And it isn't over yet. When it is, the government will have spent at least five years to get a five-yard penalty against Young - who received a six-month prison sentence - and strip two former high school football coaches of their jobs.

There was a heroic search for principle and meaning by the prosecutor, judge, and daily newspaper during the sentencing phase, but the best that any of them could do was to proclaim that the corrupt "underbelly" of college sports had been exposed - something that must be obvious to any sports fan over the age of 10.

On the eve of Young's sentencing last week, the case was right back where it started, with a former Memphis high school football coach making broad accusations not subject to cross examination in the newspaper about illegal recruiting and a bidding war for defensive lineman Albert Means.

A bidding war, by definition, presumes that there were multiple bidders, but the investigation of Young did not produce a single piece of evidence leading to the indictment and prosecution of another booster, coach, or athletic administrator.

Nor did it clean up recruiting in Memphis or, as assistant U.S. attorney Fred Godwin suggested, restore faith in "the integrity of the public school system in Memphis." The only high school head coach to take the stand during the trial was Lynn Lang, Young's accuser and Means' former coach. Only one other Memphis player was brought to court as a potential witness, and he was withdrawn after a discussion out of the presence of the jury.

Lang is unemployed and living in Flint, Michigan, Godwin's home town. He is in violation of the terms of his probation, which require him to maintain employment. Unknown to the judge and possibly the attorneys, Lang was unemployed at the time he was sentenced to no prison time based largely on Godwin's plea for leniency. He is spending his time talking to reporters about the recruiting of Means in 1999 and 2000 by Alabama and six other schools. Most of what was reported last week, minus the names of specific coaches, was in the August 29, 2001, indictment of Lang and Milton Kirk.

Then there is Means, the crux of the whole case. In his opening statement to the jury, Godwin said, "This case is about the buying and selling of a young man." Others went so far as to call it "slave trading." Now Lang says Means and his family got roughly $60,000 of the $150,000 that a jury determined Young paid Lang. Means also cheated by having someone take his college-entrance exam for him and lied about it to a federal grand jury. When Means and Lang testified during Young's trial, there was no mention of any amount close to $60,000, only small favors such as Christmas presents and a tuxedo for the prom.

Young's light sentence said a lot about the case. Over two days, U.S. District Court judge Daniel Breen listened carefully to almost 10 hours of argument from Godwin, Young's attorneys, and several witnesses. Godwin wanted a prison term of at least the 24 to 30 months called for in federal sentencing guidelines. He argued that Means was a "vulnerable victim" who suffered "loss of freedom of choice of what to do with your life." Breen didn't buy it. The judge also ruled against Godwin's requests for a longer sentence based on Young being an organizer of the scheme and obstructing justice. When Breen brought the day to a close by ruling that Young could remain free on bond pending his appeal, the government was 0 for 4.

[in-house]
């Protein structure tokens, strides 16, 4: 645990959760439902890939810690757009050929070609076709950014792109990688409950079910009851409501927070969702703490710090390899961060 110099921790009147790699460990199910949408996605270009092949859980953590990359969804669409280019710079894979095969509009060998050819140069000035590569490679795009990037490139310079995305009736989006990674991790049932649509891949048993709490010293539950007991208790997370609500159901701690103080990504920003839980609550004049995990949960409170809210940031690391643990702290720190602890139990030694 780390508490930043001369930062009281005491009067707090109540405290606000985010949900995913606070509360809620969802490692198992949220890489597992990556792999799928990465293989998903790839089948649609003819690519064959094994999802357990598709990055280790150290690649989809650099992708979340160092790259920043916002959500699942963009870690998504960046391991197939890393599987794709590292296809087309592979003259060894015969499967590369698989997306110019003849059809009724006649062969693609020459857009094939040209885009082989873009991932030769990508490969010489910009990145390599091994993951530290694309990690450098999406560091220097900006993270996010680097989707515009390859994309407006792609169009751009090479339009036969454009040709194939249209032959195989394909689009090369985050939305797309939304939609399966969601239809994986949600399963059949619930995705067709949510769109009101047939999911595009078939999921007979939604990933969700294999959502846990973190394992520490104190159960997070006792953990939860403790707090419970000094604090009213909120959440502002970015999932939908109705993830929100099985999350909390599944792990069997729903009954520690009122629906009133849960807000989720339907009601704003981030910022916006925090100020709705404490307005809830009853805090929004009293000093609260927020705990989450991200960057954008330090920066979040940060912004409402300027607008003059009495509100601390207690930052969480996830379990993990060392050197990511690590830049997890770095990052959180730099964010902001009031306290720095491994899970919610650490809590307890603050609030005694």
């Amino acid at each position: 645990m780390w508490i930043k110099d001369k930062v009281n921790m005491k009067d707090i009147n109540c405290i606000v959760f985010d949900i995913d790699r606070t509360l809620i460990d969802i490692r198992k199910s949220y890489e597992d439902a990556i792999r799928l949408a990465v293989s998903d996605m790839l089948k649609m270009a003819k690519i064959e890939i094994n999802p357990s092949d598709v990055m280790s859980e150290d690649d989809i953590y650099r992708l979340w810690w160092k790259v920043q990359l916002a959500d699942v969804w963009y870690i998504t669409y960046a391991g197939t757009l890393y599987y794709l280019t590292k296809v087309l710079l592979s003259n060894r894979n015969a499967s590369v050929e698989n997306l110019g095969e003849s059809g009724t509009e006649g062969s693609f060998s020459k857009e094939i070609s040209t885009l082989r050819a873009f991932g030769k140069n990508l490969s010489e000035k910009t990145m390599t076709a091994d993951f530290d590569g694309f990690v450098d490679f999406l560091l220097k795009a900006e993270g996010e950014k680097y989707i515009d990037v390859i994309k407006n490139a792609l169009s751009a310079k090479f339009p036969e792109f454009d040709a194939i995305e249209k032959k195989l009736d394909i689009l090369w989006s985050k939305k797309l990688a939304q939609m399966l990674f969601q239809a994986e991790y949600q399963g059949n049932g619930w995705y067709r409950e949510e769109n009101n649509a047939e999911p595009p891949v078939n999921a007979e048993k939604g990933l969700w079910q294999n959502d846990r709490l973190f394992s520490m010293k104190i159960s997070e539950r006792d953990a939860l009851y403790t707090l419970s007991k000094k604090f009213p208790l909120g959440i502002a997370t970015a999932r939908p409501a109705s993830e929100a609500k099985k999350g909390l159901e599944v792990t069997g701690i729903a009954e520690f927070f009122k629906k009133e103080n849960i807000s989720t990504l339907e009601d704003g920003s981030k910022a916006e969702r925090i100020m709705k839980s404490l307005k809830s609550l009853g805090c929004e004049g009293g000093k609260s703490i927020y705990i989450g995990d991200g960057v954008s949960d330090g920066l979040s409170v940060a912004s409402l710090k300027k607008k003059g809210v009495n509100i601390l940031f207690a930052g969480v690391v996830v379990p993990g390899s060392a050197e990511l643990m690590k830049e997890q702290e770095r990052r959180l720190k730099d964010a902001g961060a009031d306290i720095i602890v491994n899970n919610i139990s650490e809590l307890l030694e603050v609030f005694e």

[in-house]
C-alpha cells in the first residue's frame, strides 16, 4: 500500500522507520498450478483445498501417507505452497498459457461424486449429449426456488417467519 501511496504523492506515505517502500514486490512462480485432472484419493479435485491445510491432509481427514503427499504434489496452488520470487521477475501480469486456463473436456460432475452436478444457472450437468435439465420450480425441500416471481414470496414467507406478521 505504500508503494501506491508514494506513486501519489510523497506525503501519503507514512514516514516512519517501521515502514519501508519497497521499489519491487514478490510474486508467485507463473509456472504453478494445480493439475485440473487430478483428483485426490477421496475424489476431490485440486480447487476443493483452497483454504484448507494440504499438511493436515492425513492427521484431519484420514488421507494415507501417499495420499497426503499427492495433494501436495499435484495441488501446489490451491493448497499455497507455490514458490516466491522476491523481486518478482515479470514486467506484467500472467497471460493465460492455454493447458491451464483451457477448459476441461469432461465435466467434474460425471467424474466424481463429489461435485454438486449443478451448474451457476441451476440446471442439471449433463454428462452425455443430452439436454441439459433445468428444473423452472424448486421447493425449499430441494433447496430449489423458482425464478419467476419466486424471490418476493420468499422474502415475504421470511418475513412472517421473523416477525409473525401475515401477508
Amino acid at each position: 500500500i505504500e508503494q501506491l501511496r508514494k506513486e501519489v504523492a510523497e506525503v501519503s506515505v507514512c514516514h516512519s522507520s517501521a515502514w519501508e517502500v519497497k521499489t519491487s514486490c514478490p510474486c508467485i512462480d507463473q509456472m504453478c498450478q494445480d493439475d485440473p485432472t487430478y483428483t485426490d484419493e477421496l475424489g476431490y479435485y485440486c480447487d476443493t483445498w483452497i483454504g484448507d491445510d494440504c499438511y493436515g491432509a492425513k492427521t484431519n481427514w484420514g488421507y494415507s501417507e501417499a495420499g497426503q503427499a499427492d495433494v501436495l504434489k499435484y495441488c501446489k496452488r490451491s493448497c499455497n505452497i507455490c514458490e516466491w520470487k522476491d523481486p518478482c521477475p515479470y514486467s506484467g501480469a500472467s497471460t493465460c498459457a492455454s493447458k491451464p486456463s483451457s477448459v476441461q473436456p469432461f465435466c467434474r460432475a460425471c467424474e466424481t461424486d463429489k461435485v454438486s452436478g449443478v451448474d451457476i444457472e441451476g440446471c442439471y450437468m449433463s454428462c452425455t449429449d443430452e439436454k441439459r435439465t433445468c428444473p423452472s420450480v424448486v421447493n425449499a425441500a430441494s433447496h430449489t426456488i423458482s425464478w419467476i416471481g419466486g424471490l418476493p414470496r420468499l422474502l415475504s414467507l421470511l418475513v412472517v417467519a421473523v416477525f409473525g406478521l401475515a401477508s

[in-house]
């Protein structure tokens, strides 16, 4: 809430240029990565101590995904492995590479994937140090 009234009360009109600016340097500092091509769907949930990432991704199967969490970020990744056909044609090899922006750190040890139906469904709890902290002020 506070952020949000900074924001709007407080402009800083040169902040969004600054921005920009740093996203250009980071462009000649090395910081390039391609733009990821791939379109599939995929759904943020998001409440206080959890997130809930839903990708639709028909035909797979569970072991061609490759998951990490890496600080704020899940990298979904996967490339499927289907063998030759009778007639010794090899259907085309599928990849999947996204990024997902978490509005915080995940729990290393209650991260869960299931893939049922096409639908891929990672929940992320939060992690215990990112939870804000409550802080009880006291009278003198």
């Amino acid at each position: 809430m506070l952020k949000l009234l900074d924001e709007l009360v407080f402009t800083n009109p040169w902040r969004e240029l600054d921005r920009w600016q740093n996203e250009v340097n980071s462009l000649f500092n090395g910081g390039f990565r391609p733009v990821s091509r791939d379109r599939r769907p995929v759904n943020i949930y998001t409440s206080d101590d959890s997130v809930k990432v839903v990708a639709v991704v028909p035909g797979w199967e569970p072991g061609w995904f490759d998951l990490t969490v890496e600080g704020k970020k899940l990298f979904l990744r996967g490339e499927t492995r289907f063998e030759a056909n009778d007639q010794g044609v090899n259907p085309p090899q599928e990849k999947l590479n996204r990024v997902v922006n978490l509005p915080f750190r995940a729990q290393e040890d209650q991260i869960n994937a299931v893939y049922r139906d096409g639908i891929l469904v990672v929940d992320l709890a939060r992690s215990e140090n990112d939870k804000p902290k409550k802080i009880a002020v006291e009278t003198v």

"I'm happy with what I got," said Young, who has never admitted guilt and wasn't about to start Monday. He made his plea for mercy based strictly on his nonviolent nature, lack of a criminal record, ties to the community, and poor health.

After the sentencing, Godwin declined to comment, stopping only to scold a reporter for Sports Illustrated for bringing a tape recorder into the courtroom, which is against the rules. Look for an indictment any day now.

I for one am glad the federal government has bulldogs like Godwin on their side. As noted in court, the decision to investigate the Means case was made in January 2001 by former U.S. attorney Veronica Coleman. Godwin was doing his job, and he did it well, more than holding his own against defense attorney Jim Neal, one of the best in the business. The time and talent spent concocting a case of public corruption against Logan Young will be put to a more worthy test in the ongoing Operation Tennessee Waltz. n

Friday, June 10, 2005

Hillary for President?

Not unless the Democratic Party has a secret death wish.

Posted on Fri, Jun 10, 2005 at 4:00 AM

What the hell are top Democrats doing playing footsy with Hillary Clinton? Do they have a secret death pact we dont know about? If they want to lose a third general election in a row, go ahead, run Hillary for president of the United States of America.
The reasons not to do such a thing are obvious to anyone not drinking the Clintonite Kool-Aid. Let me list just the ones that roll off the top of my not-so-bright head:
Hillary Moonies cite recent polls showing that likely Democrat voters would vote for Hillary if she ran. Yes, this is true ‹ but why? The answer is not reassuring. Its because the less voters see and hear of Hillary the more they like her. Which means the converse is true as well. Just get her out on the national campaign trail, on the news every night, in dozens of ads on TV, and in nationally televised debates and watch those poll numbers plummet. I will bet my first-born on it. Hillary grates on people. Maybe thats unfair. But its still true.